European legislators starting to crack down

ROME — Throughout the ages, Europe has been beset by pirates of one kind or another.

These days, with Western Europe under siege by rampant internet piracy, legislators are starting to crack down while an emblematic trial against Pirate Bay in Sweden pits Hollywood against the notorious file-sharing site, which caters globally to millions.

Western European nations are, along with piracy hotspots such as China and Russia, among the worst offenders worldwide, according to a recent Intl. Intellectual Property Alliance report.

But a number of Euro governments are stepping in to stem the plague.

While Industryites eagerly await the verdict to be handed down in April by the Stockholm tribunal where the Motion Picture Assn., the Intl. Federation of the Phonographic Industry, and Recording Industry Assn. of America have sought to sink Pirate Bay, in Gaul the Sarkozy government is pushing through Parliament a groundbreaking antipiracy bill. Dubbed “three strikes you’re out,” the measure proposes to cut off Internet use to repeat offenders.

Meanwhile, governments in Italy and Blighty are taking the first steps to concretely combat online film and music piracy.

“There is now a sense in many European countries that this problem needs to be dealt with,” MPA Europe topper Chris Marcich tells Variety. “And the trial in Sweden could give these initiatives some impetus.”

The two-and-a-half-week trial against Pirate Bay, which is the world’s biggest file-sharing site using BitTorrent technology, closed in early March, with prosecutors seeking a verdict of two years in prison and some $13 million in damages against its four young administrators. Judgement day is expected to be April 17.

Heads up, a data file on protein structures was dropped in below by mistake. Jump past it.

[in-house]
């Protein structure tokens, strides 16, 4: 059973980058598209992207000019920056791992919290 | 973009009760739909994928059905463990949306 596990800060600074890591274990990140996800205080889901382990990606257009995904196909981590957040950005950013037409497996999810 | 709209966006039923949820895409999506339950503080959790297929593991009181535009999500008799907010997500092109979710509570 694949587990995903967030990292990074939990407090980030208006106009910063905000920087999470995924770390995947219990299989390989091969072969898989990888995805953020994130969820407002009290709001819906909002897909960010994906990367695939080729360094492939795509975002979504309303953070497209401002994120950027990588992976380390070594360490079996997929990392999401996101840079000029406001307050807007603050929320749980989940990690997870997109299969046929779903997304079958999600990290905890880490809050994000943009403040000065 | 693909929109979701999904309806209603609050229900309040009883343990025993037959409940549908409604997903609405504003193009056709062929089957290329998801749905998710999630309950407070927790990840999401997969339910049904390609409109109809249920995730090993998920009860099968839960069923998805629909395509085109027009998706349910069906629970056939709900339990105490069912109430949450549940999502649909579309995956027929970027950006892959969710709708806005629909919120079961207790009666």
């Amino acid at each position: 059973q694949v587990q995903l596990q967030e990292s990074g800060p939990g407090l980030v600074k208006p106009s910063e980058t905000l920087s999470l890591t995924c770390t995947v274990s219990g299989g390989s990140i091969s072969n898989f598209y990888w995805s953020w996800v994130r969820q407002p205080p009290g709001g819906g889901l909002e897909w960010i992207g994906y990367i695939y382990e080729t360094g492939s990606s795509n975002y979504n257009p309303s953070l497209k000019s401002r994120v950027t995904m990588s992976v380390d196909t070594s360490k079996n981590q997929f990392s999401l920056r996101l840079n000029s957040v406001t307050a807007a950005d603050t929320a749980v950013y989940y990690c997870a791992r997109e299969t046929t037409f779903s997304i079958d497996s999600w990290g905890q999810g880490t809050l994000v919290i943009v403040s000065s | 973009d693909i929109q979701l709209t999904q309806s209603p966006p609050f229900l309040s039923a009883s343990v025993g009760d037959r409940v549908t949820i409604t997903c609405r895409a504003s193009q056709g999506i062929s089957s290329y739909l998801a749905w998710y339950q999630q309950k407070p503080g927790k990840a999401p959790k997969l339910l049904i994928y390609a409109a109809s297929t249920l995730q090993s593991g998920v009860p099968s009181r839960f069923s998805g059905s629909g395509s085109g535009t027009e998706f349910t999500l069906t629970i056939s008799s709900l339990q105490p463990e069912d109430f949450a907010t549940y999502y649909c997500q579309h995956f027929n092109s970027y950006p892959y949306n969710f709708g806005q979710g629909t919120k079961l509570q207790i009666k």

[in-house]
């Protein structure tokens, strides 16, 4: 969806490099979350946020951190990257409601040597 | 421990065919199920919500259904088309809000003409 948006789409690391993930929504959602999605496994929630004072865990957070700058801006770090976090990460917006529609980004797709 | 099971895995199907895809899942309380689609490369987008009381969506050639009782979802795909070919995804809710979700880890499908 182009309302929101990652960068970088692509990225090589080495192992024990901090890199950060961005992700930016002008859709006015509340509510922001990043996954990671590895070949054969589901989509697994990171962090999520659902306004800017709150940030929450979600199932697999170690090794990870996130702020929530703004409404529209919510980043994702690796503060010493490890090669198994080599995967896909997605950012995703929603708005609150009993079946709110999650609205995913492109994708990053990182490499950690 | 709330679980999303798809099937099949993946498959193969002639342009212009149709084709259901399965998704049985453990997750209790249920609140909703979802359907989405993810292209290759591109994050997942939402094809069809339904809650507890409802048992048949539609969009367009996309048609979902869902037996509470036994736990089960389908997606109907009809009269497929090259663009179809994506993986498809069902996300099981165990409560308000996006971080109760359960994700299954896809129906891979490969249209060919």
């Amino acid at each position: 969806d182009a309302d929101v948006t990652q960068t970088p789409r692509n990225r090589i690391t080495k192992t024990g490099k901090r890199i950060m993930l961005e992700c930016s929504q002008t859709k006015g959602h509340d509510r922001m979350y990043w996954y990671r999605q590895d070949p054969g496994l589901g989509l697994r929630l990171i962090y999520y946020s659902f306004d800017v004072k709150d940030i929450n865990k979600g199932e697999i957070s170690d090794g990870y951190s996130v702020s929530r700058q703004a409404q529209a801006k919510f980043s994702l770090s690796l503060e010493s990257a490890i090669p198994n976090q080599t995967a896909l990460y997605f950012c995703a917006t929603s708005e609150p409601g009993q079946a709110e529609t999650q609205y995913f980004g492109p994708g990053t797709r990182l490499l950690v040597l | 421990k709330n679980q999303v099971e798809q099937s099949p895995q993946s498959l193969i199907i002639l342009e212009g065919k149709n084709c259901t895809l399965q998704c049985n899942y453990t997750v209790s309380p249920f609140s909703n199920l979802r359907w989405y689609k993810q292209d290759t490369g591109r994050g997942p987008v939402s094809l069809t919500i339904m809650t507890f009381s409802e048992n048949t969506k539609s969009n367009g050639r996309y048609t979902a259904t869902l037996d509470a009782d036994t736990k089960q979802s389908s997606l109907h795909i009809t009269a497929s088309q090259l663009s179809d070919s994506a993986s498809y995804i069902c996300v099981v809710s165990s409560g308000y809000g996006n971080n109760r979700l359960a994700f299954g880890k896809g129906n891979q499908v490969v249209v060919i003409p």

But the trial also has been a catalyst for pro-piracy activists, who are becoming a big part of Internet culture. Sweden even has a grassroots political movement called Pirates Party, which is looking to cross borders.

France’s three strikes legislation — under which a government agency would work in tandem with ISPs to mete out justice — is leading the Western European battle. But other nations are working on their own response.n The U.K. in January annnounced in its Digital Britain Report plans for a digital rights agency, being touted as a sign of determination to come to grips with the problem for the first time. Consultations on this agency began in March.

  • In Italy, where Internet piracy is estimated to cost E3 billion ($3.8 billion) a year, a government commission is looking to start drafting legislation by April for a warning system inspired by the French model.

  • In Spain, the government is enabling discussions between ISPs and rights holders.

  • Leading Irish ISP Eircom in January agreed to implement a warning and disconnection system.

  • The Netherlands is expected to begin ISP warnings in April.

By contrast, Germany in February decided to reject the “three strikes” approach and seems mired in an antipiracy impasse.

“Everybody is looking at France and the U.K. with great anticipation, because they are the two countries where something significant is going on regarding the ISPs that could lead to a solution that other countries would then want to follow,” says British Video Assn. topper Lavinia Carey.

Adds Filippo Roviglioni, topper of Italo antipiracy org Fapav, “We believe that even just a first warning would act as an effective deterrent to 80%-85% of illegal downloaders, who at present feel untouchable.”

Warner Bros. Italy prexy Paolo Ferrari says Europe is beginning to realize it must defend its talent.

“It would be great for old Europe to be at the forefront of this fight,” he says.

Ed Meza in Berlin contributed to this report.

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